Monday June 20, 2016

NATO calls on Canada to help defend Baltic states from Russia

Prime Minister Justin Trudeau meets with NATO Secretary General Jens Stoltenberg in Davos, Switzerland on Saturday, Jan. 23, 2016.

Prime Minister Justin Trudeau meets with NATO Secretary General Jens Stoltenberg in Davos, Switzerland on Saturday, Jan. 23, 2016. (Andrew Vaughan/The Canadian Press)

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Canada doesn't have much time to make a decision about its participation in a situation that some worry will become another Cold War.

NATO's plan to mount a special force in Eastern Europe in order to deter military aggression from Russia has the United States, the United Kingdom and Germany on board. While NATO Secretary General Jens Stoltenberg has requested Canada's participation, there are concerns that such involvement would get in the way of the government's commitments to peacekeeping, particularly with a potential mission in West Africa.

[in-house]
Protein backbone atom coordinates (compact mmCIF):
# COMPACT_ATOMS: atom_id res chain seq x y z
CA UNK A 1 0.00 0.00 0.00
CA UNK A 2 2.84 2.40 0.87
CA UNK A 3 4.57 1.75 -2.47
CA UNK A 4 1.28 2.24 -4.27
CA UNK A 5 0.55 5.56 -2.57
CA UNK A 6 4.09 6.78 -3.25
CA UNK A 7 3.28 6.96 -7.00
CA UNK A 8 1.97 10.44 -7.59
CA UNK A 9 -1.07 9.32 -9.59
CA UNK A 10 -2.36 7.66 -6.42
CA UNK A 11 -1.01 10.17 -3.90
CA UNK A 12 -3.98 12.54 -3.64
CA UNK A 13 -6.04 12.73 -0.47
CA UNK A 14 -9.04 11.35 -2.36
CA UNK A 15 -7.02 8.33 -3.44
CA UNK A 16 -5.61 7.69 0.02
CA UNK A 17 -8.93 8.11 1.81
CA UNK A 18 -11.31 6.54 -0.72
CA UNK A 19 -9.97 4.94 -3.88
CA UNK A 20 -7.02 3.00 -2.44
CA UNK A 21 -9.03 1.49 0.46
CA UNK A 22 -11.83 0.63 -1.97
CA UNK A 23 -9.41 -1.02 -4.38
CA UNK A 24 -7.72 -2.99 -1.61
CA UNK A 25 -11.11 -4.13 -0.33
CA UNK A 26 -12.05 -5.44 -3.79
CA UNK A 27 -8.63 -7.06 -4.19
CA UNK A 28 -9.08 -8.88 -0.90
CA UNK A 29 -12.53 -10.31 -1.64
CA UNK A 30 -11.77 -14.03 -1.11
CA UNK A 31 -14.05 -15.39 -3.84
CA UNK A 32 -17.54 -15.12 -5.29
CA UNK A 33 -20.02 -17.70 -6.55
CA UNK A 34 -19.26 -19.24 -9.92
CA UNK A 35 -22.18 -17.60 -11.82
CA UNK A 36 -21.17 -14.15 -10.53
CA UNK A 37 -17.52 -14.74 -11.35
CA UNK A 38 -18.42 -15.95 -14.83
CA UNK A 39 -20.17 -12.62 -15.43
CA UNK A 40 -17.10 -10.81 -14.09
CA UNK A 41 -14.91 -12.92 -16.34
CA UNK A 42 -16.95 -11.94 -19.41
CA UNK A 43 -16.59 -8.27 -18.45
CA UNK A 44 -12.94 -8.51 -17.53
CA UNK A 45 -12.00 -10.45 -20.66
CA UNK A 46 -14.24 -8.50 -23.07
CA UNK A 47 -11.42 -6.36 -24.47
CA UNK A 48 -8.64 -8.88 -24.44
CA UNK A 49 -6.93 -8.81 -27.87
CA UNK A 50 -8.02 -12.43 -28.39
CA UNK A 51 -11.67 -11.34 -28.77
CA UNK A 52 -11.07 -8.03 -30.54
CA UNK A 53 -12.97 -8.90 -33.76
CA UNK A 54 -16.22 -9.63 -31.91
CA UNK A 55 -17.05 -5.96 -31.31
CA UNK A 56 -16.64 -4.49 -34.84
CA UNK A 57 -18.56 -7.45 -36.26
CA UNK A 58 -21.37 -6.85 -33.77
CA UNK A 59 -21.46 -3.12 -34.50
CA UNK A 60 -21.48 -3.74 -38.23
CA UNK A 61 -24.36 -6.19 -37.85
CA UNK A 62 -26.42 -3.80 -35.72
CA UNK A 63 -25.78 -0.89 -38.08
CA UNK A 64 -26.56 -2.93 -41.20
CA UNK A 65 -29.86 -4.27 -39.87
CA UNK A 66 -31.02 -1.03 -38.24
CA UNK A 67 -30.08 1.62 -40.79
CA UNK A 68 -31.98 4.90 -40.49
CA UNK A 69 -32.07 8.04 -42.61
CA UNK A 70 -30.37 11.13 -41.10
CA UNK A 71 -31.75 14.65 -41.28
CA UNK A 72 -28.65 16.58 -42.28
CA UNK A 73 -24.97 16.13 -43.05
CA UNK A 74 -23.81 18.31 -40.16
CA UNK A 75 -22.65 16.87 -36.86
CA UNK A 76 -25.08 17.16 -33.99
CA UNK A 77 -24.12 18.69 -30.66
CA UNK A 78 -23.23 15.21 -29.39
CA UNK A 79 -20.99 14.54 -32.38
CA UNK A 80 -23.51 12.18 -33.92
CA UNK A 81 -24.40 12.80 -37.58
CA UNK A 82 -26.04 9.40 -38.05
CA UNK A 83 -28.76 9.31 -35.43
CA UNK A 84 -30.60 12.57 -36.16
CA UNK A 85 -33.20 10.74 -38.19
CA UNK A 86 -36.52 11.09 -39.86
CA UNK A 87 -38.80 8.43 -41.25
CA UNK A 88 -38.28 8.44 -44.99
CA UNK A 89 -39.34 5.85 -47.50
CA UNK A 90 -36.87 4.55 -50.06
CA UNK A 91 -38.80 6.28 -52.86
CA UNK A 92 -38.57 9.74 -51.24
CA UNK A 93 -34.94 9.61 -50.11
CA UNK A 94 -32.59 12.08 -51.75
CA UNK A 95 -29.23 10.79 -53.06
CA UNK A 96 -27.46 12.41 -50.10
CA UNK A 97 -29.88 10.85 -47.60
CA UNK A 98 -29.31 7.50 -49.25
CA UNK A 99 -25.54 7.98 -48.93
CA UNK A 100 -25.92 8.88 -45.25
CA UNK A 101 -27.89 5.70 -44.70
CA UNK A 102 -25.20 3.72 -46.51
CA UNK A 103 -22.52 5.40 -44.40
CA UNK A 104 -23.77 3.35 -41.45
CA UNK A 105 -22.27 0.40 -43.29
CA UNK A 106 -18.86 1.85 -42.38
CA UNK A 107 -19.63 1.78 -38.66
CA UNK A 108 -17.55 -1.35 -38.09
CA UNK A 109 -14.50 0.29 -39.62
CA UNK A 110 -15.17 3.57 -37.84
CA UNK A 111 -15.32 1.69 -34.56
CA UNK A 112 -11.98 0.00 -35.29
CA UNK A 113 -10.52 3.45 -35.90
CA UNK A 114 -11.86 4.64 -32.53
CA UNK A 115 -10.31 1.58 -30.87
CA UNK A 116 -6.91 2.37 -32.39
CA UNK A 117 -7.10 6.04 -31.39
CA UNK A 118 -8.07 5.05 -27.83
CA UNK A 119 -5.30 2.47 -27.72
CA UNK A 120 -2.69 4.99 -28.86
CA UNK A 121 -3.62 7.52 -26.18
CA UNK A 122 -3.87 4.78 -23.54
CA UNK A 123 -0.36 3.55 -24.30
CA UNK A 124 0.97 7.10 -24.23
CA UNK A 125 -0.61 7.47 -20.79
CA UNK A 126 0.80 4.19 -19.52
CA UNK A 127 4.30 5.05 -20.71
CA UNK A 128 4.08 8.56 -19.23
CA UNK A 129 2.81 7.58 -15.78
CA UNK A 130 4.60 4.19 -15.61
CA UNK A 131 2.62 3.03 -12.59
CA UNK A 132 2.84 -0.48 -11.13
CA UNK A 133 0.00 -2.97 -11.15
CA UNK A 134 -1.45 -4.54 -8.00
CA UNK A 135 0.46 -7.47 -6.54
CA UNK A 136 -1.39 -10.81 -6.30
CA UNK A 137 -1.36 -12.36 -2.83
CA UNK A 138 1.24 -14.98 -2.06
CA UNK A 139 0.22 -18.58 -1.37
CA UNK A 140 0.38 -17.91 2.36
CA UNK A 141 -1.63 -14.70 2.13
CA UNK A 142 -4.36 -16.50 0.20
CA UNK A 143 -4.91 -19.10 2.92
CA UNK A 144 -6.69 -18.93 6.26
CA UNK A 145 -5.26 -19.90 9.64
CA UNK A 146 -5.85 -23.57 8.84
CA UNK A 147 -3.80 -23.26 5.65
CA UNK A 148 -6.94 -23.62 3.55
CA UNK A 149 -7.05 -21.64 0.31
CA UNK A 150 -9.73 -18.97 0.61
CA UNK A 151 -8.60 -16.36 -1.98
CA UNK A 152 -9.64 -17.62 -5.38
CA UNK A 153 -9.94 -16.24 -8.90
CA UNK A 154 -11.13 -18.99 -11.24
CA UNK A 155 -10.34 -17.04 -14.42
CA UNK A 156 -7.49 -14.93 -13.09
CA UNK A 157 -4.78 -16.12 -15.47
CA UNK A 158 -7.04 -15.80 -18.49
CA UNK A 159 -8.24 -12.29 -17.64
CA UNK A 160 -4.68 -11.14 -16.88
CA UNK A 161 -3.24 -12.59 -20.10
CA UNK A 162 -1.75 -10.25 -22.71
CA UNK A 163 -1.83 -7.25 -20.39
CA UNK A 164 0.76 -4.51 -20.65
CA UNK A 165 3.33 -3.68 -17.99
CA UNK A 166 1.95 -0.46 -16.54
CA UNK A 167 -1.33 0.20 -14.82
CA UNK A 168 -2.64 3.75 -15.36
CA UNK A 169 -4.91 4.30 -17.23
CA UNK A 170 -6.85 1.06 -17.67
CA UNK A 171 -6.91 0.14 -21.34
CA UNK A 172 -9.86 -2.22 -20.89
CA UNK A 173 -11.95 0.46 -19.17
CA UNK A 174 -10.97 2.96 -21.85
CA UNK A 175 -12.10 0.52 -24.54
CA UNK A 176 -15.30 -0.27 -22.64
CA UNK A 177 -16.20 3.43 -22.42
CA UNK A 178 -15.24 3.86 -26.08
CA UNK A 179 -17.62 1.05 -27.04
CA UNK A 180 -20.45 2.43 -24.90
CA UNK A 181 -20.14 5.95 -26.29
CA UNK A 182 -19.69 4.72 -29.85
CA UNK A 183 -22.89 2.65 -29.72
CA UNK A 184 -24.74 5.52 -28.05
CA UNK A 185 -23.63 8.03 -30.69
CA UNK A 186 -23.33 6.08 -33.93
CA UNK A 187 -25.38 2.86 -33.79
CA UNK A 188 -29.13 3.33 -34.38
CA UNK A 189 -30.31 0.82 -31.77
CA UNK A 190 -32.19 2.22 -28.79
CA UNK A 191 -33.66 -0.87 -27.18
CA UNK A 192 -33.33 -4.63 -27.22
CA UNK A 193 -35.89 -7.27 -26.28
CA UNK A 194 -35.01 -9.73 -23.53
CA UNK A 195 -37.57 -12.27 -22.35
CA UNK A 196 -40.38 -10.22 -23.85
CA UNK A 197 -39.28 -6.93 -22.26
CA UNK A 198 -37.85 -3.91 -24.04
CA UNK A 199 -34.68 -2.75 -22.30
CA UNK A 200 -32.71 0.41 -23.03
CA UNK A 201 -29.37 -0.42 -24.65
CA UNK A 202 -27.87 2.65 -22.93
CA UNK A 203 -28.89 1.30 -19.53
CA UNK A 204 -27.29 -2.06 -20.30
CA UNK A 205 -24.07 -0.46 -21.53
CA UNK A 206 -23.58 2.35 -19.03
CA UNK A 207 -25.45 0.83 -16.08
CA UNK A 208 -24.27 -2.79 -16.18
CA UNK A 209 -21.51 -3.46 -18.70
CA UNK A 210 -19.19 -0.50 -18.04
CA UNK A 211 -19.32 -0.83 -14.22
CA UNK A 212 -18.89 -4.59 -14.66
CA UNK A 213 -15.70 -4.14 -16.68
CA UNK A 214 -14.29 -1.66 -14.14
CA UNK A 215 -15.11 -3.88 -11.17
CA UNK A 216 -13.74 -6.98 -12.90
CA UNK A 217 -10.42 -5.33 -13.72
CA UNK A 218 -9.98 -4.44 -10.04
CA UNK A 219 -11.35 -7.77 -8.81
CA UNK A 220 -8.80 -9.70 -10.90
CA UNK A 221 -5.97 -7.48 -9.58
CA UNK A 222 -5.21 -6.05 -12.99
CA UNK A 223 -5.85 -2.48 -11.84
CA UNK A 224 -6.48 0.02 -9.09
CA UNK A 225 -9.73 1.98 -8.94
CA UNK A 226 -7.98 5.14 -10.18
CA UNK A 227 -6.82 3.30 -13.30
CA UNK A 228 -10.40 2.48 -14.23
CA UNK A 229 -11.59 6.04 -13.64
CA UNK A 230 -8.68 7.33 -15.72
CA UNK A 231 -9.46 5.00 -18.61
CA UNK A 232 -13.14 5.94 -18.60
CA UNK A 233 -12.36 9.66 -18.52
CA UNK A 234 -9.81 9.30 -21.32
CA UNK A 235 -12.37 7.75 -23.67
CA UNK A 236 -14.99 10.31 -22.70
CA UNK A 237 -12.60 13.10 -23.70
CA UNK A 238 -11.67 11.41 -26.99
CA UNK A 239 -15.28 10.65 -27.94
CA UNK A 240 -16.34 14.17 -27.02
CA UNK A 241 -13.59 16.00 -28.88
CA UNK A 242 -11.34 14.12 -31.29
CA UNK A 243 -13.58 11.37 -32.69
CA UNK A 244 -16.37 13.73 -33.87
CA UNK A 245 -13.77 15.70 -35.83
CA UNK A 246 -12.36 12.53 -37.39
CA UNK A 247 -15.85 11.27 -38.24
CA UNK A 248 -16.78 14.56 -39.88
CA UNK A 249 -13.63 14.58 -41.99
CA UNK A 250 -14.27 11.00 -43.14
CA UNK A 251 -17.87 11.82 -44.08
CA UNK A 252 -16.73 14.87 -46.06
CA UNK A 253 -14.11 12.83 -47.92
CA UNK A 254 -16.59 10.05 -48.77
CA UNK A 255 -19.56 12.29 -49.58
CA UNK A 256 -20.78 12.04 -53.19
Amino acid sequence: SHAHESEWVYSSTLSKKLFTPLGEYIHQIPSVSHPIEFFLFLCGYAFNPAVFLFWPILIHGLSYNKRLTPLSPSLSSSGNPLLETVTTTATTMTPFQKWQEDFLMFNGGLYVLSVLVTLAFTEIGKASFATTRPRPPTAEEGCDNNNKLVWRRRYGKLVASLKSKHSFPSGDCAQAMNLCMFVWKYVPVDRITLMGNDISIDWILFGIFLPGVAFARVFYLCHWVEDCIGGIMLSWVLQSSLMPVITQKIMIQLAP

Murray Brewster, CBC's senior defence reporter, explains that NATO's assembling of the allies is a plan that's been in the making since 2014, when Russia annexed Crimea.

"[NATO] promised to create what was called a 'very high readiness force,' which would be about 4,000 troops ... that would be ready to move within approximately 48 hours of a crisis, and this is the force that Canada is being asked to join." - Murray Brewster, CBC senior defence reporter

Brewster says the "very high readiness force" is made up of four battalions, each with heavy equipment, and Canada is being asked to contribute troops to one as well as possibly lead.

In a statement from Russia's embassy in Ottawa, they refer to NATO's mission as a "reincarnation of Cold War containment." Scott Taylor, editor of the Canadian military magazine Esprit De Corps, agrees with the Russian embassy's view, saying that since the Baltic nations are part of the NATO alliance, they already have support of the allies should anything happen.

However, Christian Leuprecht, a political science professor at the Royal Military College and Queen's University, says this move by NATO may be what's needed to stop aggressive force by Russia before it occurs.

"Sending a battalion is about the smallest commitment that NATO can reasonably make to look credible without really going beyond needlessly agitating Russia." - Christian Leuprecht, political science professor at the Royal Military College

Do you think Canada should send troops to join the NATO mission? 

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This segment was produced by The Current's Marc Apollonio and Shannon Higgins.